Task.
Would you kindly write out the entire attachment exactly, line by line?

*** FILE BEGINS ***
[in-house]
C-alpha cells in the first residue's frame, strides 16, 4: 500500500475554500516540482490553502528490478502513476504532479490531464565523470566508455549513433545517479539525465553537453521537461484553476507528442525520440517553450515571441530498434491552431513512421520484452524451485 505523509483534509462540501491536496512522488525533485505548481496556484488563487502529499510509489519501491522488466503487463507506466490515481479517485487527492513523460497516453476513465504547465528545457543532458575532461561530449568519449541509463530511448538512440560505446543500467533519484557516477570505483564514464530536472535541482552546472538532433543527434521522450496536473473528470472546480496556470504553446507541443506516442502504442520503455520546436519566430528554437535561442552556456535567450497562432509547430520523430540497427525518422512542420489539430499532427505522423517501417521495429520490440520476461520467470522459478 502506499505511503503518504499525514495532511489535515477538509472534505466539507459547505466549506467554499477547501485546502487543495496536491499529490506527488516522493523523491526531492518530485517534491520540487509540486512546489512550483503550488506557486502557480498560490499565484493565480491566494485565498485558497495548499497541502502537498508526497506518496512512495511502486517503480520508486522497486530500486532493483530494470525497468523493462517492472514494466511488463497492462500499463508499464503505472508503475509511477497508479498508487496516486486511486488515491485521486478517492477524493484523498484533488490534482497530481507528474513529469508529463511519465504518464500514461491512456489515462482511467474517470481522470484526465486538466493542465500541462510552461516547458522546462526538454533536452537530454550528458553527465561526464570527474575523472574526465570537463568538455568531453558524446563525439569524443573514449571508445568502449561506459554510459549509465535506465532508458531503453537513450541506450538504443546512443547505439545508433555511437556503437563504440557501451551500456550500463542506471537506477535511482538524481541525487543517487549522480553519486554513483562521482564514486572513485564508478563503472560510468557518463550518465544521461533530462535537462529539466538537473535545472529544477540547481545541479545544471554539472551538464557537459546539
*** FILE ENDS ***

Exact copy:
[in-house]
C-alpha cells in the first residue's frame, strides 16, 4: 500500500475554500516540482490553502528490478502513476504532479490531464565523470566508455549513433545517479539525465553537453521537461484553476507528442525520440517553450515571441530498434491552431513512421520484452524451485 505523509483534509462540501491536496512522488525533485505548481496556484488563487502529499510509489519501491522488466503487463507506466490515481479517485487527492513523460497516453476513465504547465528545457543532458575532461561530449568519449541509463530511448538512440560505446543500467533519484557516477570505483564514464530536472535541482552546472538532433543527434521522450496536473473528470472546480496556470504553446507541443506516442502504442520503455520546436519566430528554437535561442552556456535567450497562432509547430520523430540497427525518422512542420489539430499532427505522423517501417521495429520490440520476461520467470522459478 502506499505511503503518504499525514495532511489535515477538509472534505466539507459547505466549506467554499477547501485546502487543495496536491499529490506527488516522493523523491526531492518530485517534491520540487509540486512546489512550483503550488506557486502557480498560490499565484493565480491566494485565498485558497495548499497541502502537498508526497506518496512512495511502486517503480520508486522497486530500486532493483530494470525497468523493462517492472514494466511488463497492462500499463508499464503505472508503475509511477497508479498508487496516486486511486488515491485521486478517492477524493484523498484533488490534482497530481507528474513529469508529463511519465504518464500514461491512456489515462482511467474517470481522470484526465486538466493542465500541462510552461516547458522546462526538454533536452537530454550528458553527465561526464570527474575523472574526465570537463568538455568531453558524446563525439569524443573514449571508445568502449561506459554510459549509465535506465532508458531503453537513450541506450538504443546512443547505439545508433555511437556503437563504440557501451551500456550500463542506471537506477535511482538524481541525487543517487549522480553519486554513483562521482564514486572513485564508478563503472560510468557518463550518465544521461533530462535537462529539466538537473535545472529544477540547481545541479545544471554539472551538464557537459546539